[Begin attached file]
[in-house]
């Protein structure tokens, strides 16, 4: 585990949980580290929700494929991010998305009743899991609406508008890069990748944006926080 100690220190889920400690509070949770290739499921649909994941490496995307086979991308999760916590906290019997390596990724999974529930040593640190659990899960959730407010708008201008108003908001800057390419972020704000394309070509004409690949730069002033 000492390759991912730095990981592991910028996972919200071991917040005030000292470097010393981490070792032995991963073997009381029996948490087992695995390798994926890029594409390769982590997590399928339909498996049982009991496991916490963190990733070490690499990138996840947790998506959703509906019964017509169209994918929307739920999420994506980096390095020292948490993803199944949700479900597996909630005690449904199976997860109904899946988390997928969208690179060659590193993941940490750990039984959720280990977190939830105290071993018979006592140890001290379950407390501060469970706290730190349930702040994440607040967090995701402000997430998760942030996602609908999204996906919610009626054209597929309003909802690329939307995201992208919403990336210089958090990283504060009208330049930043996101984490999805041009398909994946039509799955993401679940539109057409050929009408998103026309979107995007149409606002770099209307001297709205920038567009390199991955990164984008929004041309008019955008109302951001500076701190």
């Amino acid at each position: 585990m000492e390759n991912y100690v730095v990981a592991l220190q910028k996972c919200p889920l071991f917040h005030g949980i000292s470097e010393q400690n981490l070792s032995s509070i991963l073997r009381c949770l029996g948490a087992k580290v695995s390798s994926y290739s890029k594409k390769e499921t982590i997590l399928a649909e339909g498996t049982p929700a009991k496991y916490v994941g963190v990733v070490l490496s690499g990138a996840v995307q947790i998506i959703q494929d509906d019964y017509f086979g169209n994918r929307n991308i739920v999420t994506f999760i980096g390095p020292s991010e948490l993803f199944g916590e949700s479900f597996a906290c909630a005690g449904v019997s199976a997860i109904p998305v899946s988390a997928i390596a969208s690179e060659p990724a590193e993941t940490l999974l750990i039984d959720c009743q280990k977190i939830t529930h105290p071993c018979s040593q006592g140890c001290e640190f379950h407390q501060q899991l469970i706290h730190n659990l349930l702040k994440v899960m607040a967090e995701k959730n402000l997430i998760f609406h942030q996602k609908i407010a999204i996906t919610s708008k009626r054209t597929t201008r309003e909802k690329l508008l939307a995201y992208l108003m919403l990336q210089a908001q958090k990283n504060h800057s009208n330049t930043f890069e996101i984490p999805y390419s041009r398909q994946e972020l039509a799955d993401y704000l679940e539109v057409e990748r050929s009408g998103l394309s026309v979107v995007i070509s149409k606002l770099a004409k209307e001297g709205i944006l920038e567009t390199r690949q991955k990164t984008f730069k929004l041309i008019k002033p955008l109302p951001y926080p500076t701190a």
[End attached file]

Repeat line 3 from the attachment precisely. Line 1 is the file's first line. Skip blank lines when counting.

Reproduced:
């Amino acid at each position: 585990m000492e390759n991912y100690v730095v990981a592991l220190q910028k996972c919200p889920l071991f917040h005030g949980i000292s470097e010393q400690n981490l070792s032995s509070i991963l073997r009381c949770l029996g948490a087992k580290v695995s390798s994926y290739s890029k594409k390769e499921t982590i997590l399928a649909e339909g498996t049982p929700a009991k496991y916490v994941g963190v990733v070490l490496s690499g990138a996840v995307q947790i998506i959703q494929d509906d019964y017509f086979g169209n994918r929307n991308i739920v999420t994506f999760i980096g390095p020292s991010e948490l993803f199944g916590e949700s479900f597996a906290c909630a005690g449904v019997s199976a997860i109904p998305v899946s988390a997928i390596a969208s690179e060659p990724a590193e993941t940490l999974l750990i039984d959720c009743q280990k977190i939830t529930h105290p071993c018979s040593q006592g140890c001290e640190f379950h407390q501060q899991l469970i706290h730190n659990l349930l702040k994440v899960m607040a967090e995701k959730n402000l997430i998760f609406h942030q996602k609908i407010a999204i996906t919610s708008k009626r054209t597929t201008r309003e909802k690329l508008l939307a995201y992208l108003m919403l990336q210089a908001q958090k990283n504060h800057s009208n330049t930043f890069e996101i984490p999805y390419s041009r398909q994946e972020l039509a799955d993401y704000l679940e539109v057409e990748r050929s009408g998103l394309s026309v979107v995007i070509s149409k606002l770099a004409k209307e001297g709205i944006l920038e567009t390199r690949q991955k990164t984008f730069k929004l041309i008019k002033p955008l109302p951001y926080p500076t701190a």